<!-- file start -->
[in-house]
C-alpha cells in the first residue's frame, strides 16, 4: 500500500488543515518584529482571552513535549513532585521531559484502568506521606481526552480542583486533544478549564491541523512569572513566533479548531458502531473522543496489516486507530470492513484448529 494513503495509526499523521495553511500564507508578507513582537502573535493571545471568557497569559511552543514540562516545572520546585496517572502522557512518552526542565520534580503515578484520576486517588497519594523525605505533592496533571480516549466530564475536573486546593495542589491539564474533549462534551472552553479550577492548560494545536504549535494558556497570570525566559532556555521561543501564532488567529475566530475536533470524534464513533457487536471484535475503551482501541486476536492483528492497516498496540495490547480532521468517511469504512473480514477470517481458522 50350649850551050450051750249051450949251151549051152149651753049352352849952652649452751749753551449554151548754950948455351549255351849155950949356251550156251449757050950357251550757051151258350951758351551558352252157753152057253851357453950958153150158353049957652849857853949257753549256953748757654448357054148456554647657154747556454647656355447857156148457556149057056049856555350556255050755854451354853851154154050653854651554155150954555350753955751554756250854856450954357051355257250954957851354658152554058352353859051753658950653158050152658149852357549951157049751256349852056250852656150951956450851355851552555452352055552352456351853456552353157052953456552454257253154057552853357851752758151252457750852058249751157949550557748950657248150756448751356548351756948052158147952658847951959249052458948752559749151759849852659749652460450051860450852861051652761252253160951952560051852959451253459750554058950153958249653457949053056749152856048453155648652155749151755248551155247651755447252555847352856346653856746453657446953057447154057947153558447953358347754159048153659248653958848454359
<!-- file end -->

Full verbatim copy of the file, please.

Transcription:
[in-house]
C-alpha cells in the first residue's frame, strides 16, 4: 500500500488543515518584529482571552513535549513532585521531559484502568506521606481526552480542583486533544478549564491541523512569572513566533479548531458502531473522543496489516486507530470492513484448529 494513503495509526499523521495553511500564507508578507513582537502573535493571545471568557497569559511552543514540562516545572520546585496517572502522557512518552526542565520534580503515578484520576486517588497519594523525605505533592496533571480516549466530564475536573486546593495542589491539564474533549462534551472552553479550577492548560494545536504549535494558556497570570525566559532556555521561543501564532488567529475566530475536533470524534464513533457487536471484535475503551482501541486476536492483528492497516498496540495490547480532521468517511469504512473480514477470517481458522 50350649850551050450051750249051450949251151549051152149651753049352352849952652649452751749753551449554151548754950948455351549255351849155950949356251550156251449757050950357251550757051151258350951758351551558352252157753152057253851357453950958153150158353049957652849857853949257753549256953748757654448357054148456554647657154747556454647656355447857156148457556149057056049856555350556255050755854451354853851154154050653854651554155150954555350753955751554756250854856450954357051355257250954957851354658152554058352353859051753658950653158050152658149852357549951157049751256349852056250852656150951956450851355851552555452352055552352456351853456552353157052953456552454257253154057552853357851752758151252457750852058249751157949550557748950657248150756448751356548351756948052158147952658847951959249052458948752559749151759849852659749652460450051860450852861051652761252253160951952560051852959451253459750554058950153958249653457949053056749152856048453155648652155749151755248551155247651755447252555847352856346653856746453657446953057447154057947153558447953358347754159048153659248653958848454359